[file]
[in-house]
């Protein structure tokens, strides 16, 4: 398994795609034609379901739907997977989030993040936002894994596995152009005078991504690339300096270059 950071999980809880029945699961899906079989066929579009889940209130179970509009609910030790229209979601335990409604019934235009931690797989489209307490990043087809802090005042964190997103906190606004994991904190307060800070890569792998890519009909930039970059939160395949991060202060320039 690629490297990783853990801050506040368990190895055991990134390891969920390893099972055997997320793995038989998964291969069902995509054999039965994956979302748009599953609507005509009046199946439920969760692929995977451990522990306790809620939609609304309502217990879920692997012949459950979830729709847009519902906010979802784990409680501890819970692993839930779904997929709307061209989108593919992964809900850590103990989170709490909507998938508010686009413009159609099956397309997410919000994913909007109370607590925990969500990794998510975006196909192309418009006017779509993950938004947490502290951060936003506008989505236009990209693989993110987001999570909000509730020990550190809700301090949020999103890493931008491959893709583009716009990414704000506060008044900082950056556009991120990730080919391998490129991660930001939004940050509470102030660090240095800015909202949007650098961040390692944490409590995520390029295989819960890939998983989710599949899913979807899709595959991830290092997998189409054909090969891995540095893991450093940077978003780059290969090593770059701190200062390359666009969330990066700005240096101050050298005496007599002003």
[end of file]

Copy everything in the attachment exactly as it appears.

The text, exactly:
[in-house]
């Protein structure tokens, strides 16, 4: 398994795609034609379901739907997977989030993040936002894994596995152009005078991504690339300096270059 950071999980809880029945699961899906079989066929579009889940209130179970509009609910030790229209979601335990409604019934235009931690797989489209307490990043087809802090005042964190997103906190606004994991904190307060800070890569792998890519009909930039970059939160395949991060202060320039 690629490297990783853990801050506040368990190895055991990134390891969920390893099972055997997320793995038989998964291969069902995509054999039965994956979302748009599953609507005509009046199946439920969760692929995977451990522990306790809620939609609304309502217990879920692997012949459950979830729709847009519902906010979802784990409680501890819970692993839930779904997929709307061209989108593919992964809900850590103990989170709490909507998938508010686009413009159609099956397309997410919000994913909007109370607590925990969500990794998510975006196909192309418009006017779509993950938004947490502290951060936003506008989505236009990209693989993110987001999570909000509730020990550190809700301090949020999103890493931008491959893709583009716009990414704000506060008044900082950056556009991120990730080919391998490129991660930001939004940050509470102030660090240095800015909202949007650098961040390692944490409590995520390029295989819960890939998983989710599949899913979807899709595959991830290092997998189409054909090969891995540095893991450093940077978003780059290969090593770059701190200062390359666009969330990066700005240096101050050298005496007599002003």